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Mental Health

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Generalized Anxiety Disorder (GAD)

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Generalized Anxiety Disorder (GAD)

People with GAD feel continually worried or anxious about a range of events or activities in their daily lives and have difficulty controlling or stopping this worry. They may worry a great deal about little things (like being on time or running errands), work or school, money, their relationships with others, their own health or the health of others, and/or things going on in the world around them. People with GAD sometimes describe themselves as “worry warts” and often have had others tell them that they worry too much.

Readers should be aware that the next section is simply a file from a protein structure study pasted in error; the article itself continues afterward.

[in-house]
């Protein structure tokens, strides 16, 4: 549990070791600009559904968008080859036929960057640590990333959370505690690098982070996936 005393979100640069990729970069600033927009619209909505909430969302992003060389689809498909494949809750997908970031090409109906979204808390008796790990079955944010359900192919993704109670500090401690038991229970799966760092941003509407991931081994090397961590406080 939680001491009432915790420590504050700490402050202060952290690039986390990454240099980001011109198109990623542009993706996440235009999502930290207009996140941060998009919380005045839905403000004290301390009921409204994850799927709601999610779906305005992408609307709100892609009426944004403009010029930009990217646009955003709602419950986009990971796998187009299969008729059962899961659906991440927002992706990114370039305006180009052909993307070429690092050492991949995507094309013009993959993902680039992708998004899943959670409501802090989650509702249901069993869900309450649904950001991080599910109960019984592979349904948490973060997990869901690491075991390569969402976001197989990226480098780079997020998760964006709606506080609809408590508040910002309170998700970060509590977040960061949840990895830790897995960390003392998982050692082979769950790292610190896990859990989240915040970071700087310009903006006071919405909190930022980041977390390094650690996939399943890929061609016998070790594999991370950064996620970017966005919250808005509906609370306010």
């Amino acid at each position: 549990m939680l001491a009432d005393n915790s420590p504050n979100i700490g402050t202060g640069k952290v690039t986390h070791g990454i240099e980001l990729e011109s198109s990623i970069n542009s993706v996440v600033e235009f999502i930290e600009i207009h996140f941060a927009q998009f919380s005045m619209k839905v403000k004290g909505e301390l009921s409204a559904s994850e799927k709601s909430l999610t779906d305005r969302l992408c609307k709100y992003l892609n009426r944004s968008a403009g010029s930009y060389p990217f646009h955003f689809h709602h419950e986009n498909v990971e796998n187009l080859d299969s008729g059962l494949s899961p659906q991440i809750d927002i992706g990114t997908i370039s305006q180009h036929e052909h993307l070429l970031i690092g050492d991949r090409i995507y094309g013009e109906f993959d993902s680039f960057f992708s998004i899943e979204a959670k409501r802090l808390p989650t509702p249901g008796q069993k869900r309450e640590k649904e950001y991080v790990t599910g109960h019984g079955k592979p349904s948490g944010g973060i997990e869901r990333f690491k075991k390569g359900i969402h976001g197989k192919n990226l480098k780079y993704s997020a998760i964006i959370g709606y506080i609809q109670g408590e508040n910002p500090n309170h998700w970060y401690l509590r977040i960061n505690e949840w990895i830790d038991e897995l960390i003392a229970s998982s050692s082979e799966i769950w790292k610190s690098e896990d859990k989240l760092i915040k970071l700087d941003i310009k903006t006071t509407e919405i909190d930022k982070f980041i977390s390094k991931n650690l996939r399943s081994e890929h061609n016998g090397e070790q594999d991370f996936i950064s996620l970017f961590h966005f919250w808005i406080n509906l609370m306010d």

Along with feeling worried about a number of things, people with GAD experience symptoms of tension such as restlessness, feeling on edge or keyed up, being easily tired, difficulty concentrating, irritability, muscle tension, and sleep difficulties.

Screening:

  • Having you been feeling continually worried or anxious about a number of events or activities in your daily life?
  • Have you experienced this worry for at least 6 months?
  • Do you have trouble controlling your worry?
  • Do worry and symptoms of tension slow you down or keep you from doing the things you need to?

If you answered “yes” to one or more of these questions, you may consider speaking with your physician or mental health professional about your concerns.

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